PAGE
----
Tips for Career Counsellors – PDF
Tips for Career Counsellors – Word
Advocacy Rights and Responsibilities – PDF
Advocacy Rights and Responsibilities – Word
Cultural Tools and Resource Kits – PDF
Cultural Tools and Resource Kits – Word
Peak Bodies and Services – PDF
Peak Bodies and Services – Word

Disability Peak Bodies

In Australia there are several national organisations that represent disability employment service providers and the interests of people with disability, their families and carers.

Blind Citizens Australia

BCA is funded by the Department to be the peak national advocacy body for people who are blind or vision impaired.

BCA Secretariat 

Phone: (03) 9654 1400
Freecall: 1800 033 660
Fax: (03) 9650 3200
TTY Services: reference (03) 9376 9275

Brain Injury Australia

BIA is funded by the Department to be the peak body for people with an acquired brain injury, their families and carers.

Phone: (02) 9591 1094

Mobile: 0417 373 622

Deaf Australia

Deaf Australia is funded by the Department to be the peak body for people who are deaf and use Auslan.

Deaf Australia Secretariat

Phone: (07) 3357 8266
Fax: (07) 3357 8377
TTY Services: reference (07) 3357 8277

Deafness Forum of Australia

DFA is funded by the Department to be the peak body for the deaf and hearing impaired communities (including those people who have a chronic disorder of the ear and those who are DeafBlind).

DFA Secretariat

Phone: (02) 6262 7808
Fax: (02) 6262 7810
TTY Services: reference (02) 6262 7809


Inclusion Australia (NCID)

NCID is funded by the Department to be the peak body for people with intellectual disability and their families.

NCID Secretariat

Phone: (02) 6296 4400
Fax: (02) 6231 7319

National Ethnic Disability Alliance

NEDA is funded by the Department to be the peak body for people from non-English speaking backgrounds with a disability, their families and carers.

NEDA Secretariat

Phone: (02) 9687 8933
Tollfree: 1800 982 182
Fax: (02) 9635 5355
TTY Services: reference (02) 9687 6325

Physical Disability Australia

Physical Disability Australia is funded by the Department to be the peak body for people with physical disability.

Physical Disability Australia Secretariat

Phone: (02) 6567 1500

Women With Disabilities Australia

WWDA is funded by the Department to be the peak body for women with disability in Australia.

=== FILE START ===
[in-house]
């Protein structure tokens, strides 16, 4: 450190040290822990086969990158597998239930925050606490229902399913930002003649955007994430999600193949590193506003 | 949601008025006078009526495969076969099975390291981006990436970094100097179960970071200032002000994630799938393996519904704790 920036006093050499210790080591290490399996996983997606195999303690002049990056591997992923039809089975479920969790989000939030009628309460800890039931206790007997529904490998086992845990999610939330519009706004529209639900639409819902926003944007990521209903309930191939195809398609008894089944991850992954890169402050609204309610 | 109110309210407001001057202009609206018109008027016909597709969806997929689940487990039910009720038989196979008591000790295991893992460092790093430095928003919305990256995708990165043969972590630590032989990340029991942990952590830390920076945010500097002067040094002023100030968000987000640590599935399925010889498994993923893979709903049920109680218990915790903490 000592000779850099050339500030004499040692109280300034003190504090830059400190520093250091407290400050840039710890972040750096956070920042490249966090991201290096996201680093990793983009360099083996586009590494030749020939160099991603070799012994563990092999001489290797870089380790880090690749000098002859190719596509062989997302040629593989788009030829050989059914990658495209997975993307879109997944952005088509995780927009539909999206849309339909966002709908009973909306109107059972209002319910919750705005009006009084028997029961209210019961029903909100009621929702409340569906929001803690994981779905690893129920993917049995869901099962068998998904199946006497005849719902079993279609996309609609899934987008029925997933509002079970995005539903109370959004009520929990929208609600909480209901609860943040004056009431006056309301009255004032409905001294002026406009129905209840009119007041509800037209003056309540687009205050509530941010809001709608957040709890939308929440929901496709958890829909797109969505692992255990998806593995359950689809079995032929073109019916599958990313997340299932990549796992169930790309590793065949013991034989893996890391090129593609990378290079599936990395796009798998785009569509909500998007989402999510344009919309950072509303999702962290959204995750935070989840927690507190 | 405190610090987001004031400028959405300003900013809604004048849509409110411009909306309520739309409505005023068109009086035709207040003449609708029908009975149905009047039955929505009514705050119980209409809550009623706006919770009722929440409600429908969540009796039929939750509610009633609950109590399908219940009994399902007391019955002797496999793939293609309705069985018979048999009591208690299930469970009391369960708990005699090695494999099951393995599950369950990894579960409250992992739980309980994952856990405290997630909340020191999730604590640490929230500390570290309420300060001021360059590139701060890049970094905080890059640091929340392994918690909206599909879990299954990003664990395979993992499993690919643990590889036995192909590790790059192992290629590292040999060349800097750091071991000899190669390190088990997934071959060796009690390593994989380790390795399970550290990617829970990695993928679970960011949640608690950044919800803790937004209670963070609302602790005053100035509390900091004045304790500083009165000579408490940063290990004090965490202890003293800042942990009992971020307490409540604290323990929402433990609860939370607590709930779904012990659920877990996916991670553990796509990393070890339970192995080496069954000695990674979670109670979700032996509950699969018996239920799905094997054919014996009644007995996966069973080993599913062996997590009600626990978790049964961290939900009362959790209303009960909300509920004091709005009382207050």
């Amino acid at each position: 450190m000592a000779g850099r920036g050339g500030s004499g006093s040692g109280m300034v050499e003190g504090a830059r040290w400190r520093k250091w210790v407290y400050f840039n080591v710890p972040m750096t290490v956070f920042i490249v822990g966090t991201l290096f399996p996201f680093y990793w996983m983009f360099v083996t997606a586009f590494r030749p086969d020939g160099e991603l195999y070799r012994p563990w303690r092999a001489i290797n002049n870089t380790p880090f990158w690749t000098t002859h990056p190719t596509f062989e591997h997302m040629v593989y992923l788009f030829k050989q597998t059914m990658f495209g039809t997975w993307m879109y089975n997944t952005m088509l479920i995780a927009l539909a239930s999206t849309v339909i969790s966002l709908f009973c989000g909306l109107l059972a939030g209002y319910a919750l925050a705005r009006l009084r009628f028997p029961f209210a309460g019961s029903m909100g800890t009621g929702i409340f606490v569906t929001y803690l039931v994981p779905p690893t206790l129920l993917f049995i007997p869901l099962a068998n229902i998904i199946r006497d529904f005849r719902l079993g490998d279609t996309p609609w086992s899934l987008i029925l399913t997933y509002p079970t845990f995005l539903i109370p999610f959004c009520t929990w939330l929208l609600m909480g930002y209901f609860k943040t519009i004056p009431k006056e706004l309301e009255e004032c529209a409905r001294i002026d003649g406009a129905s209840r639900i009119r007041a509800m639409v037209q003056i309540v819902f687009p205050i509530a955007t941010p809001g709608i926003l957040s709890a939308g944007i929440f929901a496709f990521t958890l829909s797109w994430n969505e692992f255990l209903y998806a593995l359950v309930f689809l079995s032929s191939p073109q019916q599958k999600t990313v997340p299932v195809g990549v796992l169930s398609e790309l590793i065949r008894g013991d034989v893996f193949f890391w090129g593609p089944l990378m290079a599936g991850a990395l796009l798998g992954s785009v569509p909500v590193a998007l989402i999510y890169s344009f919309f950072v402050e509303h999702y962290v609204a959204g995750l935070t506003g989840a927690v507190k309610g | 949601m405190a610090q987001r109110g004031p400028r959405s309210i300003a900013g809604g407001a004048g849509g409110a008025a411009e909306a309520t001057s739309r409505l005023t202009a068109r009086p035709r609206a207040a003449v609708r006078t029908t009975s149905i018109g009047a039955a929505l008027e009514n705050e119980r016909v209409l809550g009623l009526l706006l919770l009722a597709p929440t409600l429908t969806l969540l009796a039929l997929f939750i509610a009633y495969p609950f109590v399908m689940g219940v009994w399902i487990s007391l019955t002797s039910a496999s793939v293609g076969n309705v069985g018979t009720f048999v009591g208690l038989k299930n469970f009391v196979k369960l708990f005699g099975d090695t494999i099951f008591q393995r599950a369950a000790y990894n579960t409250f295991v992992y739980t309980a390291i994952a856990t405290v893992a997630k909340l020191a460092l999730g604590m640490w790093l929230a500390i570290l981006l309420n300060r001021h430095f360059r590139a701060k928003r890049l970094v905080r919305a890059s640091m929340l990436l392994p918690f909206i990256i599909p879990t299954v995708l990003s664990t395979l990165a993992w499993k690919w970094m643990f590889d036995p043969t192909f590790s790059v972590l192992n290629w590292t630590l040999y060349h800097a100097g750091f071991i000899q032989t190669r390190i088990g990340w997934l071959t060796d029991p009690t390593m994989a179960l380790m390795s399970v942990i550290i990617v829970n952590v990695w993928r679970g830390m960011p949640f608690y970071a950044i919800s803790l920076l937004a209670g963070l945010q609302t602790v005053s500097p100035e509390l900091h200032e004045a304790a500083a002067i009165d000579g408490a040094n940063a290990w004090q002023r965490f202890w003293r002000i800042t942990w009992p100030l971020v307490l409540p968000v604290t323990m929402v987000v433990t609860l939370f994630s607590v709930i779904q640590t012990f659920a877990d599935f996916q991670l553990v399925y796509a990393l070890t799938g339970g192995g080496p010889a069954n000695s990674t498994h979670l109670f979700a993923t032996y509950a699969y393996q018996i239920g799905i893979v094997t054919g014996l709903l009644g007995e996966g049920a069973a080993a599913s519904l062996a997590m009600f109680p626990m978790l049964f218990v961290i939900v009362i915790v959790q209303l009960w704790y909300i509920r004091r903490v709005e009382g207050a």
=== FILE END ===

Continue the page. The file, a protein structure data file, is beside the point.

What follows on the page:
WWDA Secretariat
PO Box 605
Phone: (03) 6244 8288
Fax: (03) 6244 8255


The following are a range of useful resources available on line to assist employers

Job Access

JobAccess is a free information and advice service about the employment of people with disability. JobAccess helps people with disability, employers, service providers and the community to access information about services, financial assistance and workplace solutions. You can find useful information about reasonable adjustments, disclosure of disability, disability employment case studies, tools and checklists.

Employ Outside the Box

Employ Outside the Box policy document was developed by ACCI’s EET team, and calls on business to consider Employing Outside the Box when hiring new talent. Hiring someone from beyond the traditional pool of workers isn’t about taking a risk or an act of charity. It makes sense from an economic – and business perspective – to embrace the opportunities offered from diverse workforces, securing future skills and labour, and boosting the nation’s economic prosperity.

In addition to Employ Outside the Box, ACCI have developed a concise, business friendly handbook, outlining the strong business case for recruiting and retaining mature aged workers.

Australian Network on Disability

The Australian Network on Disability (AND) is a not-for-profit organisation resourced by its members to advance the inclusion of people with disability in all aspects of business.  We help our members and clients to welcome people with disability as employees, customers and suppliers.

Workers with Mental Illness: a practical guide for managers